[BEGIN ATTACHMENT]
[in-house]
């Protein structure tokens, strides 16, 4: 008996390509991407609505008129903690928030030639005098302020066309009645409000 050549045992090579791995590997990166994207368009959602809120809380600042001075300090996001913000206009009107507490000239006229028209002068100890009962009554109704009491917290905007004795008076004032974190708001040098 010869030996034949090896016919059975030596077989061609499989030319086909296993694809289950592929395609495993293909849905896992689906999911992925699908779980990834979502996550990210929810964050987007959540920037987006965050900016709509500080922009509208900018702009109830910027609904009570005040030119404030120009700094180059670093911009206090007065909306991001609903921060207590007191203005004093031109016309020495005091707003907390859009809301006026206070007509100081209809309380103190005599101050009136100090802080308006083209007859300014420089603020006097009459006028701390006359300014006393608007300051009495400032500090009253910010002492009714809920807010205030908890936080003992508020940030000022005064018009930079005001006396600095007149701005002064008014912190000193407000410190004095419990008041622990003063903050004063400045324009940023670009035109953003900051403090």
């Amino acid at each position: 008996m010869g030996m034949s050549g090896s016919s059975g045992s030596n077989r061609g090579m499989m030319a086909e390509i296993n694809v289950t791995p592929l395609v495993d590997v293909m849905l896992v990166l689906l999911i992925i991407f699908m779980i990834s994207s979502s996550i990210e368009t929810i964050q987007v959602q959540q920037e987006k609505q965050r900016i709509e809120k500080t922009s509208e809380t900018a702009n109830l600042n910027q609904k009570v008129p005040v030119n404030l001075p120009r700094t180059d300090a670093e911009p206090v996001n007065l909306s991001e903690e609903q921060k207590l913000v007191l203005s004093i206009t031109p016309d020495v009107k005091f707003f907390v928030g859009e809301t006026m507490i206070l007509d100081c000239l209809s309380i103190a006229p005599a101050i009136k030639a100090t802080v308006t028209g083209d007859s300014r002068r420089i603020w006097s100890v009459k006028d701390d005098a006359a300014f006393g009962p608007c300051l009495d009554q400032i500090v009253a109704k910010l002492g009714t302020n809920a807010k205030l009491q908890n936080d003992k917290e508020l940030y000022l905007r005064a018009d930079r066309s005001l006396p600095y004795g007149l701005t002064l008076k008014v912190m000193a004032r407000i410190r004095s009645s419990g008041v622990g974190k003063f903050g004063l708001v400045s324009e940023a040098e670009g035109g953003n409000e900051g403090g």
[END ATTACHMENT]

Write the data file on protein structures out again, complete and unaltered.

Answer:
[in-house]
């Protein structure tokens, strides 16, 4: 008996390509991407609505008129903690928030030639005098302020066309009645409000 050549045992090579791995590997990166994207368009959602809120809380600042001075300090996001913000206009009107507490000239006229028209002068100890009962009554109704009491917290905007004795008076004032974190708001040098 010869030996034949090896016919059975030596077989061609499989030319086909296993694809289950592929395609495993293909849905896992689906999911992925699908779980990834979502996550990210929810964050987007959540920037987006965050900016709509500080922009509208900018702009109830910027609904009570005040030119404030120009700094180059670093911009206090007065909306991001609903921060207590007191203005004093031109016309020495005091707003907390859009809301006026206070007509100081209809309380103190005599101050009136100090802080308006083209007859300014420089603020006097009459006028701390006359300014006393608007300051009495400032500090009253910010002492009714809920807010205030908890936080003992508020940030000022005064018009930079005001006396600095007149701005002064008014912190000193407000410190004095419990008041622990003063903050004063400045324009940023670009035109953003900051403090």
């Amino acid at each position: 008996m010869g030996m034949s050549g090896s016919s059975g045992s030596n077989r061609g090579m499989m030319a086909e390509i296993n694809v289950t791995p592929l395609v495993d590997v293909m849905l896992v990166l689906l999911i992925i991407f699908m779980i990834s994207s979502s996550i990210e368009t929810i964050q987007v959602q959540q920037e987006k609505q965050r900016i709509e809120k500080t922009s509208e809380t900018a702009n109830l600042n910027q609904k009570v008129p005040v030119n404030l001075p120009r700094t180059d300090a670093e911009p206090v996001n007065l909306s991001e903690e609903q921060k207590l913000v007191l203005s004093i206009t031109p016309d020495v009107k005091f707003f907390v928030g859009e809301t006026m507490i206070l007509d100081c000239l209809s309380i103190a006229p005599a101050i009136k030639a100090t802080v308006t028209g083209d007859s300014r002068r420089i603020w006097s100890v009459k006028d701390d005098a006359a300014f006393g009962p608007c300051l009495d009554q400032i500090v009253a109704k910010l002492g009714t302020n809920a807010k205030l009491q908890n936080d003992k917290e508020l940030y000022l905007r005064a018009d930079r066309s005001l006396p600095y004795g007149l701005t002064l008076k008014v912190m000193a004032r407000i410190r004095s009645s419990g008041v622990g974190k003063f903050g004063l708001v400045s324009e940023a040098e670009g035109g953003n409000e900051g403090g």